Advertisement

The Equator

  • Brian R. Pellar
Chapter
Part of the American Literature Readings in the 21st Century book series (ALTC)

Abstract

In this chapter, Pellar discusses how Melville employed directional indicators of north, middle, and south that were clearly indicative of the current political climate that surrounded the writing of Moby-Dick. Chief among these, the term “middle” was used symbolically to indicate the divisive state of the country, the infamous middle passage of the slave trade, as well as the literal Mason-Dixon line that physically and culturally/politically separated the free-soil states in the North from the slave states in the South. Pellar also discusses the political symbolism of the fiery “season-on-the-line” (the equator), which divides the North from the South and which Melville chose the Pequod as Ship of State to sink on at the novel’s end.

Keywords

Slave Trade Black Letter Gold Coin Slave State Middle Passage 
These keywords were added by machine and not by the authors. This process is experimental and the keywords may be updated as the learning algorithm improves.

Bibliography

  1. Birk, John F. Tracing the Round: The Astrological Framework of Moby-Dick. London: Minerva Press, 2000.Google Scholar
  2. Bradley, David, “Our Crowd, Their Crowd: Race, Reader, and Moby-Dick.” Melville’s Evermoving Dawn: Centennial Essays. Edited by John Bryant and Robert Milder. Kent: Kent State University Press, 1997.Google Scholar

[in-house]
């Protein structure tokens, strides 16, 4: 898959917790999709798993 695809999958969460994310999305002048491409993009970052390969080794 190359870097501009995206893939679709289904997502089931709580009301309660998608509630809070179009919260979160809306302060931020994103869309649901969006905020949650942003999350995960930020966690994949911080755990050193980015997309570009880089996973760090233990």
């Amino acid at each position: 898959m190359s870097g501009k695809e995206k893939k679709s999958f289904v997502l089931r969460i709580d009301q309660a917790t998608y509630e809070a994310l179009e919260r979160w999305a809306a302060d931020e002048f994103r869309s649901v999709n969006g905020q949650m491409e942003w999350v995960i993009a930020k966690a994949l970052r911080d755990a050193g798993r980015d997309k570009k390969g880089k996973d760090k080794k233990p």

3. Fanning, Susan Garbarini, “‘Kings of the Upside-Down World’: Challenging White Hegemony in Moby-Dick.” “Ungraspable Phantom”: Essays on Moby-Dick. Edited by John Bryant, Mary K. Bercaw Edwards, and Timothy Marr. Kent: Kent State University Press, 2006.Google Scholar
  4. Garrison, William Lloyd, “The American Union.” The Liberator. January 10, 1845. http://fair-use.org/the-liberator/1845/01/10/the-american-union.
  5. Garrison, William Lloyd, “Letter to Louis Kossuth Concerning Freedom and Slavery in the United States in Behalf of the American Anti-Slavery Society.” 1852. Samuel J. May Anti-slavery Collection: HYPERLINK “http://dlxs.library.cornell.eduhttp://dlxs.library.cornell.edu.
  6. Garrison, William Lloyd, “No Compromise with Slavery: An Address Delivered in the Broadway Tabernacle, New York, February 14, 1854, by William Lloyd Garrison.” Samuel J. May Anti-slavery Collection: HYPERLINK “http://dlxs.library.cornell.eduhttp://dlxs.library.cornell.edu.
  7. Melville, Herman. Moby-Dick. 1851. Edited by Harrison Hayford and Hershel Parker. New York: W. W. Norton, 1967b. Page numbers are to the 1967 edition.Google Scholar
  8. Melville, Herman. Redburn: His First Voyage. 1849. New York: Library of America, 1983b.Google Scholar
  9. Wallace, Robert K. Douglas and Melville: Anchored Together in Neighborly Style. New Bedford: Spinner Publications, Inc., 2005.Google Scholar

Copyright information

© The Author(s) 2017

Authors and Affiliations

  • Brian R. Pellar
    • 1
  1. 1.BostonUSA

Personalised recommendations